Skip to main page content
Access keys NCBI Homepage MyNCBI Homepage Main Content Main Navigation
. 2012 Jan;22(1):36-43.
doi: 10.1016/j.euroneuro.2011.05.001. Epub 2011 Jun 12.

The Socioeconomic Consequences of Multiple Sclerosis: A Controlled National Study


The Socioeconomic Consequences of Multiple Sclerosis: A Controlled National Study

Poul Jennum et al. Eur Neuropsychopharmacol. .


Multiple sclerosis (MS) has serious negative effects on health-, social-, and work-related issues for the patients and their families, thus causing significant socioeconomic burden. The objective of the study was to determine healthcare costs and indirect illness costs in MS patient in a national sample. We used all national records from the Danish National Patient Registry (1998-2006), and identified 10,849 MS patients which were compared with 43,396 randomly age-, sex- and social matched citizens. Healthcare sector costs included frequencies and costs of hospitalizations and weighted outpatient use, frequencies of visits and hospitalizations and costs from primary sectors, and the use and costs of drugs. Productivity costs (the value of lost productivity from time off from work due to illness) and all social transfer payments were also calculated. Patients with MS had significantly higher rates of health-related contact and medication use and very low employment rate which incurred a higher socioeconomic cost. The income level of employed MS patients was significantly lower than that of control subjects. The annual total health sector costs and productivity costs were €14,575 for MS patients vs. €1163 for control subjects (p<0.001), corresponding to an annual mean excess health-related cost of €13,413 for each patient with MS. In addition, the MS patients received an annual mean excess social transfer income of €6843. MS present social and economical consequences more than eight years before diagnosis. We conclude that MS causes major socioeconomic consequences for the individual patient and for society. Productivity costs are a far more important economic factor, especially due to reduced employment, which are enhanced by the early age of diagnose onset.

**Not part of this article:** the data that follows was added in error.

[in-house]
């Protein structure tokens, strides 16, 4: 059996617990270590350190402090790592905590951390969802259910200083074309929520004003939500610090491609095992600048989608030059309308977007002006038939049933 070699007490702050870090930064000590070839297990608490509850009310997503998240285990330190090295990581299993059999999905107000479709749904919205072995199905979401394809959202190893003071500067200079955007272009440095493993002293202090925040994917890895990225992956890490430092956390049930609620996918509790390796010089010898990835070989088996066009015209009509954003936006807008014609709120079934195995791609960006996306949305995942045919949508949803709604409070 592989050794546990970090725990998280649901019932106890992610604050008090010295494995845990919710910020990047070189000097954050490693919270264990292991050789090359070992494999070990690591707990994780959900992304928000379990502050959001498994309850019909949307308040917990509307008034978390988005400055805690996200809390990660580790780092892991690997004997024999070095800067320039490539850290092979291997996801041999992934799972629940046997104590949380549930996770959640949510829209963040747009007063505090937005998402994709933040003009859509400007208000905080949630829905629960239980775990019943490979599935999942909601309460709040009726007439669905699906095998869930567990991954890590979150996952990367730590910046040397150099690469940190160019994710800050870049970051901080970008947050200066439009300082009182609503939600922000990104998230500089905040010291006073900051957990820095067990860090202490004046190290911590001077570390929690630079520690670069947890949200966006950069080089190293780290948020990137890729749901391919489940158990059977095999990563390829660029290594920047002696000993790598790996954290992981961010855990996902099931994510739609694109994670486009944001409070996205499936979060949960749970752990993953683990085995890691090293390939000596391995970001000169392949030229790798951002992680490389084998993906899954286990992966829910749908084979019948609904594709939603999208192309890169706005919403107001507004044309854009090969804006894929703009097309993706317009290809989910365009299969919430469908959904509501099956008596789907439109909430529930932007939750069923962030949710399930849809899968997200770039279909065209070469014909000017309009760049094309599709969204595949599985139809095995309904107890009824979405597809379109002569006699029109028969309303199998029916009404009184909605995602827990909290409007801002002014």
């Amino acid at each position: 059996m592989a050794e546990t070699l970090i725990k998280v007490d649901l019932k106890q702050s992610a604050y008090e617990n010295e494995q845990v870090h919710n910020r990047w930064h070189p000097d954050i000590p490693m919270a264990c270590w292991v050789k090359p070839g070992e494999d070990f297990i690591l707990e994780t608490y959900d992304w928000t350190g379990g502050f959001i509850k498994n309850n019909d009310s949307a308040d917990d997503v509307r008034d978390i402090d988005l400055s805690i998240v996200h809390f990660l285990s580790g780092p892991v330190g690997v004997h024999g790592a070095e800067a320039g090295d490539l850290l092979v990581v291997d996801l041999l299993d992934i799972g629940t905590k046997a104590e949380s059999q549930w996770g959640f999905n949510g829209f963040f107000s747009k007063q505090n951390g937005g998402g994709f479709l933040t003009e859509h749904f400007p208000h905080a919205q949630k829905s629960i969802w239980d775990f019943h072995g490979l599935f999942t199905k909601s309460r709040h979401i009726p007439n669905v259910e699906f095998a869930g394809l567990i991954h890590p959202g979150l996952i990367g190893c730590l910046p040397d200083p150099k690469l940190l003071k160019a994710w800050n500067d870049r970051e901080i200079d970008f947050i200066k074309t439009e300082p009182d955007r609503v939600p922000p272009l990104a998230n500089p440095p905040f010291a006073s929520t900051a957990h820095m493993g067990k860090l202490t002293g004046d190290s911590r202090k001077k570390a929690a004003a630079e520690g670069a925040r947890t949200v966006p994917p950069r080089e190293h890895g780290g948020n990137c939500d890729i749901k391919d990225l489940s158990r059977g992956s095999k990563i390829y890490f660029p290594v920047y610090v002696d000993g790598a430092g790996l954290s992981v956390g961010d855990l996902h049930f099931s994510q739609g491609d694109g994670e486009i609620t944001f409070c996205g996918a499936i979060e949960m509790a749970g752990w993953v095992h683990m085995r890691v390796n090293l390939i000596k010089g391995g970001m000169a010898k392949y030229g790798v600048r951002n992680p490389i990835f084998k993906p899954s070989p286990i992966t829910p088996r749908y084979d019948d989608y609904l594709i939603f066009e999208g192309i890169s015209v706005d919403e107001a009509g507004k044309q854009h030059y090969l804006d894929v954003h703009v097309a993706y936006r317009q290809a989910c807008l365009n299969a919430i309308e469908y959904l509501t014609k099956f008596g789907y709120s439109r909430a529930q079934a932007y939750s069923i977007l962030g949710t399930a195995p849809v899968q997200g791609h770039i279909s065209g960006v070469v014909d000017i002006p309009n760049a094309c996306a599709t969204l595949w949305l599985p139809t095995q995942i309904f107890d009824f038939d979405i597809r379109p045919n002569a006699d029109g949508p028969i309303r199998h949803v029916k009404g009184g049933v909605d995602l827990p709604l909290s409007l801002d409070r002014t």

Similar articles

See all similar articles

Cited by 30 articles

See all "Cited by" articles

Publication types